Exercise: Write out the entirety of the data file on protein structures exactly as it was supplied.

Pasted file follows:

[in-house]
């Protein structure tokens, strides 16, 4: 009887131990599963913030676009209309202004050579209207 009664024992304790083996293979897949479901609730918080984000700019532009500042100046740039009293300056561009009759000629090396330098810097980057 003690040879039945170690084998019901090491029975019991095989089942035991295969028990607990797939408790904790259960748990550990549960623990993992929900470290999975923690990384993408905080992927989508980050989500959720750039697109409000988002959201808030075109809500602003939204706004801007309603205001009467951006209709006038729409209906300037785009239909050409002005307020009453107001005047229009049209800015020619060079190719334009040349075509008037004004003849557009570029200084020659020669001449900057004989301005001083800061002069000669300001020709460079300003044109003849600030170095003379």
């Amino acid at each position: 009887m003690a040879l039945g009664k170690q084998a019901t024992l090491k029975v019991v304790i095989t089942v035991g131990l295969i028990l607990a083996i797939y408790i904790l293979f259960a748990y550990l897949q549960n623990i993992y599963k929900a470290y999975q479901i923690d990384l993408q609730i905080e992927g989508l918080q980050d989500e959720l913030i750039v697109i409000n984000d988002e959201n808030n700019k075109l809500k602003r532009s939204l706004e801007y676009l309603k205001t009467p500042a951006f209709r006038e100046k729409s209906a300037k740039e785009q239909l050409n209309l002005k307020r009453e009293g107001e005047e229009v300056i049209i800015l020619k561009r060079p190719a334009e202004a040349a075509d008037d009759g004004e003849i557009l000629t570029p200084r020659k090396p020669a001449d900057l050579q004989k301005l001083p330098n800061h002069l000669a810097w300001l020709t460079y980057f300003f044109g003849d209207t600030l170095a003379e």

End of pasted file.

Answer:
[in-house]
């Protein structure tokens, strides 16, 4: 009887131990599963913030676009209309202004050579209207 009664024992304790083996293979897949479901609730918080984000700019532009500042100046740039009293300056561009009759000629090396330098810097980057 003690040879039945170690084998019901090491029975019991095989089942035991295969028990607990797939408790904790259960748990550990549960623990993992929900470290999975923690990384993408905080992927989508980050989500959720750039697109409000988002959201808030075109809500602003939204706004801007309603205001009467951006209709006038729409209906300037785009239909050409002005307020009453107001005047229009049209800015020619060079190719334009040349075509008037004004003849557009570029200084020659020669001449900057004989301005001083800061002069000669300001020709460079300003044109003849600030170095003379």
């Amino acid at each position: 009887m003690a040879l039945g009664k170690q084998a019901t024992l090491k029975v019991v304790i095989t089942v035991g131990l295969i028990l607990a083996i797939y408790i904790l293979f259960a748990y550990l897949q549960n623990i993992y599963k929900a470290y999975q479901i923690d990384l993408q609730i905080e992927g989508l918080q980050d989500e959720l913030i750039v697109i409000n984000d988002e959201n808030n700019k075109l809500k602003r532009s939204l706004e801007y676009l309603k205001t009467p500042a951006f209709r006038e100046k729409s209906a300037k740039e785009q239909l050409n209309l002005k307020r009453e009293g107001e005047e229009v300056i049209i800015l020619k561009r060079p190719a334009e202004a040349a075509d008037d009759g004004e003849i557009l000629t570029p200084r020659k090396p020669a001449d900057l050579q004989k301005l001083p330098n800061h002069l000669a810097w300001l020709t460079y980057f300003f044109g003849d209207t600030l170095a003379e």